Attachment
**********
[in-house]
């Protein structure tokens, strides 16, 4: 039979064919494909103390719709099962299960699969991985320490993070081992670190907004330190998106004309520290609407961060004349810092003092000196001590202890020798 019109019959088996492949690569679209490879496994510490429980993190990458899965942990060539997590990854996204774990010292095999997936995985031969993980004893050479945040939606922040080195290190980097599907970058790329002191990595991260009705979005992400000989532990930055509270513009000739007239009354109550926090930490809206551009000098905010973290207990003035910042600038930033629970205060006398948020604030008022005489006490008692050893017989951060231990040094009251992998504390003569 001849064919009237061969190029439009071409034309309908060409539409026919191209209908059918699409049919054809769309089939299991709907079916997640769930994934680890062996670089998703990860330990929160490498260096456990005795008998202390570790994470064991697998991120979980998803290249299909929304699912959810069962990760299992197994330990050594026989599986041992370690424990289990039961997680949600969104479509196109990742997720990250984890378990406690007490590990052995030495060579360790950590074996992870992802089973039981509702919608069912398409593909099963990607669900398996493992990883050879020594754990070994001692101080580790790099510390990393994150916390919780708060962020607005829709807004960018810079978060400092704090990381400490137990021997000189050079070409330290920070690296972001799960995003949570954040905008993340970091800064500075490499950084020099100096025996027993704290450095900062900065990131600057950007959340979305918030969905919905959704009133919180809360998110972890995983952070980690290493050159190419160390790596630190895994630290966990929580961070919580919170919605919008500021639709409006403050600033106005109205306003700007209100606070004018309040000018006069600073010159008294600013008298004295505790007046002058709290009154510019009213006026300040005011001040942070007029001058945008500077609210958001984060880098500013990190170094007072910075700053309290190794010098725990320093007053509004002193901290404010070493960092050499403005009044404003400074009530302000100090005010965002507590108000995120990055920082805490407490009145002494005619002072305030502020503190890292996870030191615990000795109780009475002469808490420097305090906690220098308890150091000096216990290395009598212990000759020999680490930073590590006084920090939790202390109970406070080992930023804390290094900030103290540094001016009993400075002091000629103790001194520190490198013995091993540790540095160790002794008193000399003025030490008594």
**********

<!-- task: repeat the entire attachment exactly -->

[in-house]
């Protein structure tokens, strides 16, 4: 039979064919494909103390719709099962299960699969991985320490993070081992670190907004330190998106004309520290609407961060004349810092003092000196001590202890020798 019109019959088996492949690569679209490879496994510490429980993190990458899965942990060539997590990854996204774990010292095999997936995985031969993980004893050479945040939606922040080195290190980097599907970058790329002191990595991260009705979005992400000989532990930055509270513009000739007239009354109550926090930490809206551009000098905010973290207990003035910042600038930033629970205060006398948020604030008022005489006490008692050893017989951060231990040094009251992998504390003569 001849064919009237061969190029439009071409034309309908060409539409026919191209209908059918699409049919054809769309089939299991709907079916997640769930994934680890062996670089998703990860330990929160490498260096456990005795008998202390570790994470064991697998991120979980998803290249299909929304699912959810069962990760299992197994330990050594026989599986041992370690424990289990039961997680949600969104479509196109990742997720990250984890378990406690007490590990052995030495060579360790950590074996992870992802089973039981509702919608069912398409593909099963990607669900398996493992990883050879020594754990070994001692101080580790790099510390990393994150916390919780708060962020607005829709807004960018810079978060400092704090990381400490137990021997000189050079070409330290920070690296972001799960995003949570954040905008993340970091800064500075490499950084020099100096025996027993704290450095900062900065990131600057950007959340979305918030969905919905959704009133919180809360998110972890995983952070980690290493050159190419160390790596630190895994630290966990929580961070919580919170919605919008500021639709409006403050600033106005109205306003700007209100606070004018309040000018006069600073010159008294600013008298004295505790007046002058709290009154510019009213006026300040005011001040942070007029001058945008500077609210958001984060880098500013990190170094007072910075700053309290190794010098725990320093007053509004002193901290404010070493960092050499403005009044404003400074009530302000100090005010965002507590108000995120990055920082805490407490009145002494005619002072305030502020503190890292996870030191615990000795109780009475002469808490420097305090906690220098308890150091000096216990290395009598212990000759020999680490930073590590006084920090939790202390109970406070080992930023804390290094900030103290540094001016009993400075002091000629103790001194520190490198013995091993540790540095160790002794008193000399003025030490008594």